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04 March 2015

Open-ended lab exercise: is it constant acceleration?


The College Board has published a set of "Inquiry-Based Laboratory Investigations" for AP Physics 1 and 2.  The downside is that, in order to get to the actual investigations, you have to sort through page upon page of ed-school baloney about "learning objectives" and "building a community of learners" and "exemplifying technology-enhanced interfaces in data-driven schools."*  


* I might have made that last one up with the educational jargon generator.  But check the CB publication to be sure.

The UPside -- and it's a pretty important upside -- is that the investigations themselves include lots of excellent lab ideas from really good physics teachers.  Don't think of these "investigations" as lab guides which you must use verbatim.  Use them instead as a teacher-tested resource to give you good ideas, especially for more open-ended experiments in which students have to design their own procedures.

Now, I'm a big fan of such open-ended exercises, but I only use them in the latter half of the school year.  My students don't come to me with enough basic lab skills to dive straight into even "What factors do and don't affect the period of a pendulum?"  I spend the first part of the year riding herd about collecting lots of data across an entire parameter space, linearizing a graph, using the slope and intercept of a best-fit line to determine physically meaningful quantities, etc.  Once my students begin to see the laboratory process as a bit repetitive, then it's time to give them open-ended challenges.  A couple weeks ago I did "Does a rubber band obey Hooke's Law?"  I submitted this elaborate writeup for the College Board; but in class, I present just the question, and let the students take it from there.  By the time we do this experiment, the principle that they must make a graph and use its best-fit line is well ingrained such that it doesn't even need a discussion.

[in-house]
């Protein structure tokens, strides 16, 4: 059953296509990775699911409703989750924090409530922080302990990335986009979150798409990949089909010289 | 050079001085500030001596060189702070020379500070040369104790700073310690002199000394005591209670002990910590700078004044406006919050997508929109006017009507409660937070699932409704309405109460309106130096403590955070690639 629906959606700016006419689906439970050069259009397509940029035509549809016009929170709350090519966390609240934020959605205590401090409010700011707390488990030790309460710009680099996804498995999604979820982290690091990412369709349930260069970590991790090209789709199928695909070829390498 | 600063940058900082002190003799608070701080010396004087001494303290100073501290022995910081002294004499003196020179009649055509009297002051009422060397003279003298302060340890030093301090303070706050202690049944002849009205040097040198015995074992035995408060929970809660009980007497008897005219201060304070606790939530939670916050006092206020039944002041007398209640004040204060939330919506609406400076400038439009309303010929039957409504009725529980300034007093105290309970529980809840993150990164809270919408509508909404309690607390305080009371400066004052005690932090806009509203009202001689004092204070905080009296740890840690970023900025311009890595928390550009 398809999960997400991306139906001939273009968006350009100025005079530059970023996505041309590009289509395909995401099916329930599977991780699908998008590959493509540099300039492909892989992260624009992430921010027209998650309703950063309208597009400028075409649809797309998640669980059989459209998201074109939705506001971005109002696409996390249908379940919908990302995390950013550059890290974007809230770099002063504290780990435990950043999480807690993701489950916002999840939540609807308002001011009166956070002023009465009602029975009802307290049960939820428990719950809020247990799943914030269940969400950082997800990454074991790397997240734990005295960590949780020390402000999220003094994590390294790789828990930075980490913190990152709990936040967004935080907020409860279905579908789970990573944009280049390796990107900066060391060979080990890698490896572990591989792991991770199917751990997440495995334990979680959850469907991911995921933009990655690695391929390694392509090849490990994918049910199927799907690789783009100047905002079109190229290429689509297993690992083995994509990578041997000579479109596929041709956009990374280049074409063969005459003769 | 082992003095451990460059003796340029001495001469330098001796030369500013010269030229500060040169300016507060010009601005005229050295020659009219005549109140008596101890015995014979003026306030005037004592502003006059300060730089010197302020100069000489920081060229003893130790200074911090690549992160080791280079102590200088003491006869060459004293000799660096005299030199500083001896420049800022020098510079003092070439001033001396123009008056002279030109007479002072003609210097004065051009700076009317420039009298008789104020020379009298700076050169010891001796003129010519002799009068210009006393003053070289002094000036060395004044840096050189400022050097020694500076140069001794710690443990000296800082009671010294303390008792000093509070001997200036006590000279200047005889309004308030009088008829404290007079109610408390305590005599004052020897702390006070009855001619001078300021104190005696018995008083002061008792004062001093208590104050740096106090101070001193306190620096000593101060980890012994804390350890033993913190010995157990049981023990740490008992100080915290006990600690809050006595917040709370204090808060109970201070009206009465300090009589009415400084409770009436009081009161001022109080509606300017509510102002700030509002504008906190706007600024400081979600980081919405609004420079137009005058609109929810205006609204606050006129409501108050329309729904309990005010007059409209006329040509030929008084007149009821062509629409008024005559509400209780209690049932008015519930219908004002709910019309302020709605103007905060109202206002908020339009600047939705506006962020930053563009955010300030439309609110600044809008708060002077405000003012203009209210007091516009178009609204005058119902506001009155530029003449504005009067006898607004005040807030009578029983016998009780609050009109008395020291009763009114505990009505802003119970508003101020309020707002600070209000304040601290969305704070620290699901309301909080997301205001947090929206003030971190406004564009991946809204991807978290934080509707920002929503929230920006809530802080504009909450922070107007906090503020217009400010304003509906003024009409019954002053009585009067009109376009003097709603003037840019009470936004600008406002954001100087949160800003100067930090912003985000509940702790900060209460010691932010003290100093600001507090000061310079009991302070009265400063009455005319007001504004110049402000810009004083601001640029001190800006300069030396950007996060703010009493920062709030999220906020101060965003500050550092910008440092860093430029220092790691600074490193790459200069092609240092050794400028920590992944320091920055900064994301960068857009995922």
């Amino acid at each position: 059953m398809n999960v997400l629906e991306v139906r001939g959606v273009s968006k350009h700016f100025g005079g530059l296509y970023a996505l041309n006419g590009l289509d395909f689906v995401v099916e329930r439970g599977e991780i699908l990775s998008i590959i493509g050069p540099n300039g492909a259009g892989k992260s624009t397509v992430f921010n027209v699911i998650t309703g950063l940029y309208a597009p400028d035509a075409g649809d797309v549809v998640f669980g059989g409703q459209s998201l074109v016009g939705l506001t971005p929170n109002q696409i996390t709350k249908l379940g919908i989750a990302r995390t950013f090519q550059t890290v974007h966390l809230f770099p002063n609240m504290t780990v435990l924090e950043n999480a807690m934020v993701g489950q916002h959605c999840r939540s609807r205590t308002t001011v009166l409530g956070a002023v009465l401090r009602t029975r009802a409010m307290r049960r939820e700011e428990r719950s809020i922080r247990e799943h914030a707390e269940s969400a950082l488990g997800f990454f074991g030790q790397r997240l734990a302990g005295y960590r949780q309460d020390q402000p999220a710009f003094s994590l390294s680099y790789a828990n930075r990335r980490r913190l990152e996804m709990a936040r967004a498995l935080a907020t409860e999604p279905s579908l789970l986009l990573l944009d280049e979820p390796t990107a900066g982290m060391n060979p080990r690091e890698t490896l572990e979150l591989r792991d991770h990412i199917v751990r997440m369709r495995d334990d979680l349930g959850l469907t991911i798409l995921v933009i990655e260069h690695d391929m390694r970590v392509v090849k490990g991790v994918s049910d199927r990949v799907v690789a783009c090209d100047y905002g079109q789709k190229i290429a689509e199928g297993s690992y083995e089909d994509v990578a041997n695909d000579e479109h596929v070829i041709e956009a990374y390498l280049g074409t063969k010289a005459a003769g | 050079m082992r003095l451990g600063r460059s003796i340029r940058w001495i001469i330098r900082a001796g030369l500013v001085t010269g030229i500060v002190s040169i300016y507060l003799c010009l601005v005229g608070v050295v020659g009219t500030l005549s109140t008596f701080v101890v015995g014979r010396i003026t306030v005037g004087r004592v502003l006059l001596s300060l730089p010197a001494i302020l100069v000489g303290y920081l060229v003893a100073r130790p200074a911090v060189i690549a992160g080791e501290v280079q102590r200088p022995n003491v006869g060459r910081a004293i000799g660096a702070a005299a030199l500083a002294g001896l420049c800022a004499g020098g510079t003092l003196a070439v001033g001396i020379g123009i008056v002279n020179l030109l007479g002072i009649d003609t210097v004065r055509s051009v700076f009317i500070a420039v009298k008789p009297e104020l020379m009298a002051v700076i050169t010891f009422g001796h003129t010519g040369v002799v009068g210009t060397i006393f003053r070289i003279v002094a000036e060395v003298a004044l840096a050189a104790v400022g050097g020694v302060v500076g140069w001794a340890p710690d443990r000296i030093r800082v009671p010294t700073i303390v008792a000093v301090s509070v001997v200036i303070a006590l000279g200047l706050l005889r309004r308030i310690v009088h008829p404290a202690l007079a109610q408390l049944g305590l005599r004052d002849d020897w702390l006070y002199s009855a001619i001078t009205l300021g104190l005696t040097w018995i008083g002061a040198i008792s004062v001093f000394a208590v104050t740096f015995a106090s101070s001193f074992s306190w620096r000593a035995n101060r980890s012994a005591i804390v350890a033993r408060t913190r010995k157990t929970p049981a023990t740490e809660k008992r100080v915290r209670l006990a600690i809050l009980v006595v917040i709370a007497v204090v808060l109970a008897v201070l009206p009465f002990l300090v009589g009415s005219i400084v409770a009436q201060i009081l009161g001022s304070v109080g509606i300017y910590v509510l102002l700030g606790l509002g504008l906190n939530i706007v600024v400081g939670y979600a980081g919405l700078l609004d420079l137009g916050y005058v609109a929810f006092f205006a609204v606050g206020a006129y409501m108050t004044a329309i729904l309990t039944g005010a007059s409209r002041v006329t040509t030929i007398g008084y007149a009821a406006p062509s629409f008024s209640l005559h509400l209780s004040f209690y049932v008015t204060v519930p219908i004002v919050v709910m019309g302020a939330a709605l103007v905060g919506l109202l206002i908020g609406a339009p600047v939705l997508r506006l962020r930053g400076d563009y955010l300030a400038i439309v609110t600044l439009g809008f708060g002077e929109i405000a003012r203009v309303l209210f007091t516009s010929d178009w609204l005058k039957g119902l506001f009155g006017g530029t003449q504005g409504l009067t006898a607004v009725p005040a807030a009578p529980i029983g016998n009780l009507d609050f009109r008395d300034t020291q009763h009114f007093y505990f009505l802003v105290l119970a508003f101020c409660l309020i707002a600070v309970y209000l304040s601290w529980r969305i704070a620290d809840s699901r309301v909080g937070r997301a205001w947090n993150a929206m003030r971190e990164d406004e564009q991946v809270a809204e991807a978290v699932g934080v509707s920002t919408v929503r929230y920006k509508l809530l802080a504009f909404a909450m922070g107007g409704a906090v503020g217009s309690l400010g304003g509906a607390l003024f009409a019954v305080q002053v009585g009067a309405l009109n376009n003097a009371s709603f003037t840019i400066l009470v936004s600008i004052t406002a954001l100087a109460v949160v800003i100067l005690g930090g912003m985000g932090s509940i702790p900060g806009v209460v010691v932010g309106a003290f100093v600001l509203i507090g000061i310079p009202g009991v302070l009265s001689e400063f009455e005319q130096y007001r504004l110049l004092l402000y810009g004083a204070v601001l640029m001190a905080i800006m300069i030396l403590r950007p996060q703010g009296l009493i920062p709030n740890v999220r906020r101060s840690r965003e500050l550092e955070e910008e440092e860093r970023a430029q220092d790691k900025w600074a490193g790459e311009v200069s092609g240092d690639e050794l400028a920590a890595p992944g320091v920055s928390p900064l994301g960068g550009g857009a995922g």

The very first investigation in the CB's Laboratory Investigations publication put a marble on a track, and asked the student to design and carry out a procedure to determine whether the marble's acceleration was or was not constant.  The experimental setup precluded simply using a motion detector to check for a linear velocity-time graph -- a standard motion detector can't read the marble.  So students have to use stopwatches and metersticks, or video analysis.  In either case, it's a non-trivial exercise requiring significant physics comprehension to explain how to translate from the raw data -- which only show position and time -- to instantaneous acceleration at several locations along the track.

I may come back to this particular exercise in my laboratory later this year.  But for now, I adapted the question as a Direct Measurement Video homework assignment.  This video shows a wind-up toy car speeding up across a table.  I simply ask, "How would you determine whether the toy bus's acceleration is constant? Answer in a clear, coherent, paragraph-length response."  

 I was glad I waited until last week to give this assignment, even though we covered kinematics long ago.  The class had a lively discussion the next day -- a discussion that wouldn't have happened so readily earlier in the year while the class was more answer-focused, while the class was less confident in the difference between acceleration and velocity.  Even those who got the problem wrong on the homework understood their mistakes.  We discussed how to estimate instantaneous velocities at different positions.  We discussed whose method of determining instantaneous velocity was best.  (Early in the year, the question would have been "but is mine right or not?"  Now we have enough experience to understand varying degrees of accuracy in an experimental situation.)  

I'll save the numerous methods of determining whether acceleration was constant for a future post -- feel free to share your idea in the comments.  Or, better yet, give this assignment to your class.  See how they do.  Whiteboard the student-generated results.*  Tell me and other readers your ideas for follow-up questions.  In other words, use the comments to talk shop.

* Sorry, jargon generator again.


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